Homa Ghalei, Ph.D.
Department of Biochemistry
Emory University School of Medicine
Non-coding (nc)RNAs account for the majority of the transcriptional output. Yet, their precise function and mode of regulation remain largely unclear. The interaction of ncRNAs with proteins for the formation of ribonucleoproteins (RNPs) dictates the spatial and temporal action of many of the cellular machines and is critically important for the regulation of gene expression. The complex assembly of small nucleolar (sno)RNPs for methylation and processing of the ribosomal RNA is an example of such regulated biogenesis and is essential in all eukaryotes from yeast to man. Although the major interacting partners of snoRNAs have been well-known for some time, the regulatory mechanisms that control the biogenesis and turnover of these important RNAs, which likely underlie their link to cancer, are not understood. This constitutes a critical gap in our current understanding of the function of snoRNAs and their involvement in diseases, which we aim to fill. Yeast genetics allows us to identify key interaction partners and essential steps in biogenesis and turnover of snoRNPs. Biochemical assays and enzyme kinetics enable us to in vitro reconstitute and validate our in vivo findings. Structural techniques allow us to uncover the molecular mechanism of the assembly of snoRNAs with their key protein partners. Together, our projects combine a multifaceted approach to provide a molecular understanding of how snoRNPs are regulated in the cell. Characterizing these regulatory mechanisms will reveal novel paradigms of RNA control in the cell that may be also used for controlling the level of other disease-related cellular ncRNAs.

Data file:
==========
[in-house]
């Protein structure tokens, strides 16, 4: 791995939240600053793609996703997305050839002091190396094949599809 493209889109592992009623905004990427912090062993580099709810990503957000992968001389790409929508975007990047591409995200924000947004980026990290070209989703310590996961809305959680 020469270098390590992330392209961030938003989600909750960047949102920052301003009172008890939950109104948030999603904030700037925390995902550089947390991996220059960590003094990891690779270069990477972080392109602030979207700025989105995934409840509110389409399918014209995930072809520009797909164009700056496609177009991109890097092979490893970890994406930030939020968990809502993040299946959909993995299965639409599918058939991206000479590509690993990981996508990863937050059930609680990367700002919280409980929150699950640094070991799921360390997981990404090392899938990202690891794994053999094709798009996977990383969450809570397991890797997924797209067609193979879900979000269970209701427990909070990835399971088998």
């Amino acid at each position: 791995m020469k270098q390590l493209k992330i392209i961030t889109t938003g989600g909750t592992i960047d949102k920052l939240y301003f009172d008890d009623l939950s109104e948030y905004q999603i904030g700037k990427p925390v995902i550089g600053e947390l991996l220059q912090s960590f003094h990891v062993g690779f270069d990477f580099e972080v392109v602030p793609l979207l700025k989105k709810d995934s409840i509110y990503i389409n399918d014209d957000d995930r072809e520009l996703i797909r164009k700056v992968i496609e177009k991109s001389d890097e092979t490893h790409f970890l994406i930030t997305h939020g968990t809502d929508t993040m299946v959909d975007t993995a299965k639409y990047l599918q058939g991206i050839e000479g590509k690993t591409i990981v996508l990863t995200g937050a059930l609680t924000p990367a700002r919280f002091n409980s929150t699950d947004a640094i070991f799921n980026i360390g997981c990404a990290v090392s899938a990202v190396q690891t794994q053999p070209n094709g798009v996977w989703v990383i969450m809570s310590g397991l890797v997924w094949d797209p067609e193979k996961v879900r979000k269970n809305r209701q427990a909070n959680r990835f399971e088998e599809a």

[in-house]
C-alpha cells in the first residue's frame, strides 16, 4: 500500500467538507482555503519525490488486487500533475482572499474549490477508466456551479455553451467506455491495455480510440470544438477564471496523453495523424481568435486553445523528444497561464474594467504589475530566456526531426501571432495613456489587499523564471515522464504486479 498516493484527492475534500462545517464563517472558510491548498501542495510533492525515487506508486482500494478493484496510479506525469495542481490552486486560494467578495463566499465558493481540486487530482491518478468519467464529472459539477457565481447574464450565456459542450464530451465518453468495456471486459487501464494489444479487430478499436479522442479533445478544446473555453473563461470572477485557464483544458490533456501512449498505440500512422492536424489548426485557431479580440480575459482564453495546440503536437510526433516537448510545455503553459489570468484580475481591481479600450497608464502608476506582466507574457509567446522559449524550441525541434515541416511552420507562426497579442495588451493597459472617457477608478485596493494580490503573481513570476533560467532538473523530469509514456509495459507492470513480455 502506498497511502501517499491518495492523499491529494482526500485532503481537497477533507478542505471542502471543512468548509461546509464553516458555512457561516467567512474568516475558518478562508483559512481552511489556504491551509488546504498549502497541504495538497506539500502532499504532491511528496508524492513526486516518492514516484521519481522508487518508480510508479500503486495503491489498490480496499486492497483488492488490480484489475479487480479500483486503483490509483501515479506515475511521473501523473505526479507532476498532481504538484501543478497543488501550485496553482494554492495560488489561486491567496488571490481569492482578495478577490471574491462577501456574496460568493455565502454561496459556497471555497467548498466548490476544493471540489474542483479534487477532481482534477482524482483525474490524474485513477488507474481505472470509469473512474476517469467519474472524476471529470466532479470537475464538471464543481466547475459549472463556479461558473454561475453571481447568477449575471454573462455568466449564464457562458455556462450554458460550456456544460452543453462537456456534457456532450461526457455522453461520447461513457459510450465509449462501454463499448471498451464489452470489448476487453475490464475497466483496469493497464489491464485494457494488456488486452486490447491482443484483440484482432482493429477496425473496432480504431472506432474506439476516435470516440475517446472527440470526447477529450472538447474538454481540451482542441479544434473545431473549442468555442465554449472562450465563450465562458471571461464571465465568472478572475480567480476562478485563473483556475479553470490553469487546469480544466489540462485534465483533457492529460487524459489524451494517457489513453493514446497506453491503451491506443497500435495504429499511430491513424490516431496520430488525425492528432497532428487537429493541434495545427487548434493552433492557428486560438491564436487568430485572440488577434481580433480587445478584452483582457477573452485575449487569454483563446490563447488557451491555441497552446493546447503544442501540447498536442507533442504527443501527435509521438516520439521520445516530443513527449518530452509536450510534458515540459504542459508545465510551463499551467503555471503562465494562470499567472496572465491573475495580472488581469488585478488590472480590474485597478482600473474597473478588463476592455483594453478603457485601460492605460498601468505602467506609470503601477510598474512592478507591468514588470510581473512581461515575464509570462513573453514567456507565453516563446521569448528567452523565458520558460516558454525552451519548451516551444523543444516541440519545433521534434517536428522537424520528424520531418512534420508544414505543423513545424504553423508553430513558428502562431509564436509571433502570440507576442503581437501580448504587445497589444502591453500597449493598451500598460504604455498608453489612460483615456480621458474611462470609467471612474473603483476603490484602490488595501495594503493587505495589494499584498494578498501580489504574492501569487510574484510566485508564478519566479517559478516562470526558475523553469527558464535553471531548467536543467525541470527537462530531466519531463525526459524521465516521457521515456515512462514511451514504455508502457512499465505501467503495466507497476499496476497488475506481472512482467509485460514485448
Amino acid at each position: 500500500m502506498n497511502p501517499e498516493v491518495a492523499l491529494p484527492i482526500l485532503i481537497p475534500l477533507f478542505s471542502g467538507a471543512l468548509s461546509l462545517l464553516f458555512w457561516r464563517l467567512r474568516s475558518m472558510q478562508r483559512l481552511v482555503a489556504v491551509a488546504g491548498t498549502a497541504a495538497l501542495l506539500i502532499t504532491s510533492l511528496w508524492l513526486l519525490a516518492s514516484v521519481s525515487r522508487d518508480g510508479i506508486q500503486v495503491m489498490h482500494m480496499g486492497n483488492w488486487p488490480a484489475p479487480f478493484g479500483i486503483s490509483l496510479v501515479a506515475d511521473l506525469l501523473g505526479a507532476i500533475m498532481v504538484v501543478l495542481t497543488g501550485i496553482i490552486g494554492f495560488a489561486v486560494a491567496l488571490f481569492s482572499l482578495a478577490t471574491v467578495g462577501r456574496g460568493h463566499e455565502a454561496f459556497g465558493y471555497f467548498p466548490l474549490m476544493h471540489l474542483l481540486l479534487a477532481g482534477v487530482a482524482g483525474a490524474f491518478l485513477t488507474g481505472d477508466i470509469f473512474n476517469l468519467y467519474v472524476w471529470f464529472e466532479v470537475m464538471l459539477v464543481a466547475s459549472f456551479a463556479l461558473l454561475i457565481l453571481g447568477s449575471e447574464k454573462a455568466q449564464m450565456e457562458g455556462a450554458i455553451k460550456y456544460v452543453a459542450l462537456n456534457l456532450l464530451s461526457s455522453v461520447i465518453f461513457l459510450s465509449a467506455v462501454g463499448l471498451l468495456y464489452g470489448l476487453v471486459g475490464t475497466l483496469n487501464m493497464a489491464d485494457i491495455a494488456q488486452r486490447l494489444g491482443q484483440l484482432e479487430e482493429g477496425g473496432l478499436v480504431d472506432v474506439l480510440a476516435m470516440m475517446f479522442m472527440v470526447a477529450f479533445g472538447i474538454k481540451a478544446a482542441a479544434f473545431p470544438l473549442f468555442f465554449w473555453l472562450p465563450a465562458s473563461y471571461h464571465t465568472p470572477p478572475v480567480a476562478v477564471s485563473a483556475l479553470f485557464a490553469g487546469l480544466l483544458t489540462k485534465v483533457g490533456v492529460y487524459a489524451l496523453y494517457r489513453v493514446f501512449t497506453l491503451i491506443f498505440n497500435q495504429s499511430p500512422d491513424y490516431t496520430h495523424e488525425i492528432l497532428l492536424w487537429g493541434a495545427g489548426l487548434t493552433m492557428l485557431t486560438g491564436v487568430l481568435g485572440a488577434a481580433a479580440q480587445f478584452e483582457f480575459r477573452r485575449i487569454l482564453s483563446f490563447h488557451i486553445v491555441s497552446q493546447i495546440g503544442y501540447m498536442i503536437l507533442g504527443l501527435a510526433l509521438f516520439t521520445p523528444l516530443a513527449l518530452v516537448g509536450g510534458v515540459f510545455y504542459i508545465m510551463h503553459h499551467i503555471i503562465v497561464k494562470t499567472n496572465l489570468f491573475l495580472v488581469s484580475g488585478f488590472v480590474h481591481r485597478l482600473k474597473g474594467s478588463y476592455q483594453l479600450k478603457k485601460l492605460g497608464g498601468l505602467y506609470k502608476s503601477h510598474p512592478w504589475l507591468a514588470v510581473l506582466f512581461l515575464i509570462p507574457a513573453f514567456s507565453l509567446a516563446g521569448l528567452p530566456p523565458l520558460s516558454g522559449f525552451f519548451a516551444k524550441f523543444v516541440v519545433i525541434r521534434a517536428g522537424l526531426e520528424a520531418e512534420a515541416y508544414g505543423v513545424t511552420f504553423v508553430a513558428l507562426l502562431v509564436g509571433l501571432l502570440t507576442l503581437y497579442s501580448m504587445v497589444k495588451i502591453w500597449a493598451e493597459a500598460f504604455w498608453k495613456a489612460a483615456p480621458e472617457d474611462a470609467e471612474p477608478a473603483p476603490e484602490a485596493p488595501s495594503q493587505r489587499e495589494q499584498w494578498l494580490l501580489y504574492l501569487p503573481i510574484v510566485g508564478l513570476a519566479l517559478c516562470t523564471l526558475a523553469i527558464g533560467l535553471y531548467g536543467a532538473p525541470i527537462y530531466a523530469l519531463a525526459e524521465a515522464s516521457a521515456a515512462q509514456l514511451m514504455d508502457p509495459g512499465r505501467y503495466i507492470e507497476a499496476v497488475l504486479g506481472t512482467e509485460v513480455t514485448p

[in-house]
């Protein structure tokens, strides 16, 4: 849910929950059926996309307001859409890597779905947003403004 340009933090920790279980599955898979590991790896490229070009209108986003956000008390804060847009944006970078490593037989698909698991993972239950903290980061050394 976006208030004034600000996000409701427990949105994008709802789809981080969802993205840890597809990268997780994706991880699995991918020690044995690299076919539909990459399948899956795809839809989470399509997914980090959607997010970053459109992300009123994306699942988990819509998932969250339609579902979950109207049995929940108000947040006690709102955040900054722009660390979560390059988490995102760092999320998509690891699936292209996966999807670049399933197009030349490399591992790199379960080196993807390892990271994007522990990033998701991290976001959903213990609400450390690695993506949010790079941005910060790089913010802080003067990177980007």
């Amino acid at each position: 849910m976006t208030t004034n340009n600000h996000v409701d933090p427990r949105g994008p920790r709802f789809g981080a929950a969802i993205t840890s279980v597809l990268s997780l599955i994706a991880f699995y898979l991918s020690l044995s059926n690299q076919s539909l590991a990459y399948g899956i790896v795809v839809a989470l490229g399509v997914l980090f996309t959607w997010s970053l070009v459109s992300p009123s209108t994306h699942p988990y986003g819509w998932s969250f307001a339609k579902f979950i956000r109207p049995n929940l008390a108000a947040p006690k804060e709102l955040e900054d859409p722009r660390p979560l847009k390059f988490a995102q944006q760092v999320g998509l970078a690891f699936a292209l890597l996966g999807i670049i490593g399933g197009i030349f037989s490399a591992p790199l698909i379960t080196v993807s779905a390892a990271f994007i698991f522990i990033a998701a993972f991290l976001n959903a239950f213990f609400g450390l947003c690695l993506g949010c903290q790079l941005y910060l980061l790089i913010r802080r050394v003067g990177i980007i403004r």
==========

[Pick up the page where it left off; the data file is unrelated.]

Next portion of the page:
Host: Francesca Storici, Ph.D.
Thursday, March 28, 2019 - 10:55am
Room 1005, Roger A. and Helen B. Krone Engineered Biosystems Building (EBB), 950 Atlantic Dr NW, Atlanta, GA 30332